Biden administration disappointed after Iran rejects invite to discuss nuclear deal with US and other nations

The Biden administration is disappointed after Iran rejected an offer by the European Union to partake in nuclear talks with the US and the other signatories of the nuclear deal on Sunday, but said they remain open to diplomacy with Iran.

“While we are disappointed at Iran’s response, we remain ready to reengage in meaningful diplomacy to achieve a mutual return to compliance with JCPOA (Joint Comprehensive Plan of Action) commitments,” a White House spokesperson said.
“We will be consulting with our P5+1 partners on the best way forward,” the spokesperson added. The P5+1 refers to the permanent members of the UN Security Council — China, France, Russia, the United Kingdom and the United States — and Germany.
The Wall Street Journal first reported on Iran’s rejection.
    Iran’s rejection of the Biden administration’s first effort to jumpstart diplomacy and begin drawing both Iran and the US back into compliance with the nuclear deal signals how long and complicated the diplomatic process aimed at salvaging the deal is expected to be.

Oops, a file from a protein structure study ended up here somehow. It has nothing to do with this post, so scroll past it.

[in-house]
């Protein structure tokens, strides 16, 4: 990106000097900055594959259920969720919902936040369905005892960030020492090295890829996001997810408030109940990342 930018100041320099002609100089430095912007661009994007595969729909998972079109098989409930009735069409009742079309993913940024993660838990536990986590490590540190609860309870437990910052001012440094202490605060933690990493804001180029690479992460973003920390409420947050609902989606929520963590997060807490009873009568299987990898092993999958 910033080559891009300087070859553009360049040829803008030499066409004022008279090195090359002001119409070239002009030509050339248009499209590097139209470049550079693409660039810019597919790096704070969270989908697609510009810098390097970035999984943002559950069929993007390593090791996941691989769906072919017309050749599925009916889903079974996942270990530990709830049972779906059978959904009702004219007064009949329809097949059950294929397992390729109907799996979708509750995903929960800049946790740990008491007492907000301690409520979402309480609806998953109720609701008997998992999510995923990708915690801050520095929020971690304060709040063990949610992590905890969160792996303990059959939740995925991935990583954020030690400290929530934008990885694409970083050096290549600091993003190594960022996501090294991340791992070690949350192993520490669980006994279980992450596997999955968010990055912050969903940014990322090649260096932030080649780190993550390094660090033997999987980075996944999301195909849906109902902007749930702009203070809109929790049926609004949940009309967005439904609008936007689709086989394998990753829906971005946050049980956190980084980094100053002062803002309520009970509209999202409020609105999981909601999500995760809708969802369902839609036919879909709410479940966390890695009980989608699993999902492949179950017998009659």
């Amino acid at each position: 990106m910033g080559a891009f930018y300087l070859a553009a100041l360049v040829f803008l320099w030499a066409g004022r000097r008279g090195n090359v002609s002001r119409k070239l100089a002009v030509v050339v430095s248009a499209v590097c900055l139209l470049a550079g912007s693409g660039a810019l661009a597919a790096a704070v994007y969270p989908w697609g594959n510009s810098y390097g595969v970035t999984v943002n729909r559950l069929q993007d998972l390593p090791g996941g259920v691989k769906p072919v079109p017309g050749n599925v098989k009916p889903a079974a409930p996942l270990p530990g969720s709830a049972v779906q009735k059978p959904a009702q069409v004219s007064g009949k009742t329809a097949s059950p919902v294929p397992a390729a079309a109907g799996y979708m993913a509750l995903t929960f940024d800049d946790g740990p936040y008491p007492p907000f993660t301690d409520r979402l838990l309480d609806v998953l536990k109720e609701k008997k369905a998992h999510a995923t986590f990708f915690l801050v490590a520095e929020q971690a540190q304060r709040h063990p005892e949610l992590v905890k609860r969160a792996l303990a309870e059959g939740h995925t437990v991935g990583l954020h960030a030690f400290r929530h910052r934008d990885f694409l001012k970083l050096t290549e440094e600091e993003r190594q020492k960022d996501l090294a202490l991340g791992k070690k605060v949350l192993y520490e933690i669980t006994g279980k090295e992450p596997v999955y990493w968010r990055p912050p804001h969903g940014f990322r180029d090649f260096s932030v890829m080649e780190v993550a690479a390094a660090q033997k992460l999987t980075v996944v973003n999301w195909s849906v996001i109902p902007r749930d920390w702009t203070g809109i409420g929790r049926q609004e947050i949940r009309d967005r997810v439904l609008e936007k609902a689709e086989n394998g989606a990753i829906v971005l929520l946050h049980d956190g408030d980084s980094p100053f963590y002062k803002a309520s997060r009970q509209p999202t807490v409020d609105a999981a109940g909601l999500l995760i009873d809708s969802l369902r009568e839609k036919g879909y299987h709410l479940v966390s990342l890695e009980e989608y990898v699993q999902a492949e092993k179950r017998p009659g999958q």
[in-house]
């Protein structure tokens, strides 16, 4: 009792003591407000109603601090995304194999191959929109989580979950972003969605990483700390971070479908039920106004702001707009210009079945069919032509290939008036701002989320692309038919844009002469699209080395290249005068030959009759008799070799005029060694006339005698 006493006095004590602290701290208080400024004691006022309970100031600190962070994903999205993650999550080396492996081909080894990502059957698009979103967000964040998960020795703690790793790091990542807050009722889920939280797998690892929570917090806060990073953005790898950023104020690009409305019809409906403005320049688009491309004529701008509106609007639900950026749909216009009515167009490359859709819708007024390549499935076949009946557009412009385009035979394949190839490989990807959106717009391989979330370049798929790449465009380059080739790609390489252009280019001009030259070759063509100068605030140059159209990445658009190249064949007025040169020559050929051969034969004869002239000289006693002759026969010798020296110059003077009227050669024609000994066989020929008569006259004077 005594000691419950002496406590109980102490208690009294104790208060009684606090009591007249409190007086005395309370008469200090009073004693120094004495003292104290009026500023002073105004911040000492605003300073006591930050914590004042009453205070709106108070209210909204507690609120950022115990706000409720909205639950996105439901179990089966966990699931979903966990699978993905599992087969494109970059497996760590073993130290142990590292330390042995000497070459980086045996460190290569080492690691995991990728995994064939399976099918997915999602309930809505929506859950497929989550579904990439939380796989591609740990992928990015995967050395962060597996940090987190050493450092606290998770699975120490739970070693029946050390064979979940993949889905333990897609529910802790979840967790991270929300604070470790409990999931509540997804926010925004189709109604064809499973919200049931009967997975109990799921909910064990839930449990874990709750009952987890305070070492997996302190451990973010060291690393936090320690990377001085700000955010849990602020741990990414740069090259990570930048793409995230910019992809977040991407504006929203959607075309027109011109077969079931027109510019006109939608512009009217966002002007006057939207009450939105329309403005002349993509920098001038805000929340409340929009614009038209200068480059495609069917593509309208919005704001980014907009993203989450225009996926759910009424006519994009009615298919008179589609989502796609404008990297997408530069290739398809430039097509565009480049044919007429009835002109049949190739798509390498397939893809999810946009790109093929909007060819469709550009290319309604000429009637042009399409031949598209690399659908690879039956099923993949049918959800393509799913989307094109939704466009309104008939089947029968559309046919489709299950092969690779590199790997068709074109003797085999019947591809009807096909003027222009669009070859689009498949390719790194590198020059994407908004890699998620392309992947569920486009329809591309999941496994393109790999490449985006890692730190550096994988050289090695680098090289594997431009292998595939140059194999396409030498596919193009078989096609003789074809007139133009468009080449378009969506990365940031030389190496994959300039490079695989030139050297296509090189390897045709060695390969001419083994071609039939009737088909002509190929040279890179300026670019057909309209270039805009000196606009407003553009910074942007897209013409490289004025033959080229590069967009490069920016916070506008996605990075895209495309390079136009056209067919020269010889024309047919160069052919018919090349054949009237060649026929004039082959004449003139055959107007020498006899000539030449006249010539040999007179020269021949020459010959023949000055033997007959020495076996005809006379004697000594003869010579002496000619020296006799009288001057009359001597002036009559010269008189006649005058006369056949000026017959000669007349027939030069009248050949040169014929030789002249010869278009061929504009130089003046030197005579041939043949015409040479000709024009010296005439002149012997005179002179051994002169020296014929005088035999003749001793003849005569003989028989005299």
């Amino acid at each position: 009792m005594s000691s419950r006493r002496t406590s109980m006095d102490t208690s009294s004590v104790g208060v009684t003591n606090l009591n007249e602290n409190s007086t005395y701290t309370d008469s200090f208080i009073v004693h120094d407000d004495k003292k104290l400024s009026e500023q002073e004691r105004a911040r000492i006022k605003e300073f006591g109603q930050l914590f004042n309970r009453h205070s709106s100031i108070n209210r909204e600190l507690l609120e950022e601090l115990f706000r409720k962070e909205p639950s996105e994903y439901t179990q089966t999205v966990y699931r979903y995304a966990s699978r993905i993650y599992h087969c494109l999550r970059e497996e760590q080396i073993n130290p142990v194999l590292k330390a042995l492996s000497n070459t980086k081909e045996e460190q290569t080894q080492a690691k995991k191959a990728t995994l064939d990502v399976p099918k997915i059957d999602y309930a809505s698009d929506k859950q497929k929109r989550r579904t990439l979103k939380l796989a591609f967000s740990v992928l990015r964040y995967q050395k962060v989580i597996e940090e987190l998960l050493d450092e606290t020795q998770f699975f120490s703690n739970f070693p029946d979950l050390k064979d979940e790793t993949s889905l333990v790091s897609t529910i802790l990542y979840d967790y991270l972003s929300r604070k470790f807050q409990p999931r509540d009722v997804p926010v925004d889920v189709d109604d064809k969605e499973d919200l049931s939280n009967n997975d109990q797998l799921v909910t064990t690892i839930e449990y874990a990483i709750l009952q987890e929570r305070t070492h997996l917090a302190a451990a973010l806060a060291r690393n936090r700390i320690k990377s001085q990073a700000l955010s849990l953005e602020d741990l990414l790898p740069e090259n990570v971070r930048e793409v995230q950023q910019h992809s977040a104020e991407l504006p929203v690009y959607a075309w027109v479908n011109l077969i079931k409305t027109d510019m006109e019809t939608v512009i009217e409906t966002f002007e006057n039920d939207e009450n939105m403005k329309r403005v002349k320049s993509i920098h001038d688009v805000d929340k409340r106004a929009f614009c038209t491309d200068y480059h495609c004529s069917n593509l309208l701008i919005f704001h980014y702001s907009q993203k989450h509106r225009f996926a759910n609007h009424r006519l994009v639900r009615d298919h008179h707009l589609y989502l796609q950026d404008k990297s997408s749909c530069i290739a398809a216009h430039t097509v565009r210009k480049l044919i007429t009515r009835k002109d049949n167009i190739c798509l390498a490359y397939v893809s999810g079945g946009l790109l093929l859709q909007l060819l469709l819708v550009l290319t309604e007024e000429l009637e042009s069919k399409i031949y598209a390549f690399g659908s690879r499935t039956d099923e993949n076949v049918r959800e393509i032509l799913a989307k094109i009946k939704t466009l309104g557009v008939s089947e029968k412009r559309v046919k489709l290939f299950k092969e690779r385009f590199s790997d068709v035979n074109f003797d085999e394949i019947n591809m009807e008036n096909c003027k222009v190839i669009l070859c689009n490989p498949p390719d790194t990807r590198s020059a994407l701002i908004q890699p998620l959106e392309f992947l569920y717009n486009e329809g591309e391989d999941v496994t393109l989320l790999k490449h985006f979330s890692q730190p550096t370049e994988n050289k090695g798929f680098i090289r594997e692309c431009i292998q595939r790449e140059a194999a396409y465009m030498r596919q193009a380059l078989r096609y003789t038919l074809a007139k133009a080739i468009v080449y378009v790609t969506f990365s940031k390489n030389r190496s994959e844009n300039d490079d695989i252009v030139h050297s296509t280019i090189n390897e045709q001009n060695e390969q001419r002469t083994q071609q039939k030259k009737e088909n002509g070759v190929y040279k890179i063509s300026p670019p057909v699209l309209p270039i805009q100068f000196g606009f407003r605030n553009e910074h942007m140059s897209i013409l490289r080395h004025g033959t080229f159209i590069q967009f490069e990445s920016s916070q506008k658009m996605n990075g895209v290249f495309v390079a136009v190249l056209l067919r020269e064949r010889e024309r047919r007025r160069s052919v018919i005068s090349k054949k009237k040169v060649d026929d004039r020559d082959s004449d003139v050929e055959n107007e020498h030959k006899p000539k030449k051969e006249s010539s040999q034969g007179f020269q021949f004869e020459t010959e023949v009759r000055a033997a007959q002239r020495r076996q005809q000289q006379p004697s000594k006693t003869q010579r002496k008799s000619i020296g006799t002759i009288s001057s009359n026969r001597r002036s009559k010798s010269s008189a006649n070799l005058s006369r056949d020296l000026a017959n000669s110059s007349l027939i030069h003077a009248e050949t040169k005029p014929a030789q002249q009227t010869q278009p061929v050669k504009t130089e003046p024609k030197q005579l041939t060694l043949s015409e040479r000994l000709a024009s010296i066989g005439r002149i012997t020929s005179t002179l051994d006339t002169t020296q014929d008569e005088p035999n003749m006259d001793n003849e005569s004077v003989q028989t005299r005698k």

Iran’s Foreign Ministry spokesman Saeed Khatibzadeh said Sunday that now is not a good time for the meeting.
    The rejection comes just days after the US military struck a site in Syria used by Iranian-backed militia groups in response to recent rocket attacks on American forces in the region in the past two weeks.
    “Up to a handful” of militants were killed in the strikes, a US official previously told CNN. The site was not specifically tied to the rocket attacks, but Secretary of Defense Lloyd Austin said he was “confident” it was used by the same Iranian-backed Shia militias targeting US and coalition forces in Iraq with rocket attacks.
    “This is not very encouraging,” said a European diplomat familiar with Iran’s rejection. Iran wants a guarantee of sanctions relief after the meeting, the diplomat said.
      The Biden administration, which views this move by Iran as part of the diplomatic process, has maintained that they are flexible about the format of these talks. But the longer it takes to get Iran to the table for talks, the more challenging it will be to salvage the situation, the European diplomat said.
      The International Atomic Energy Agency and Iran reached a “technical understanding” last weekend in an effort to prevent a complete breakdown of the deal that will be in place for up to three months. The agreement had to be put into place because Iran moved forward with one of its most egregious violations of the JCPOA to date: curbing short-notice inspectors.

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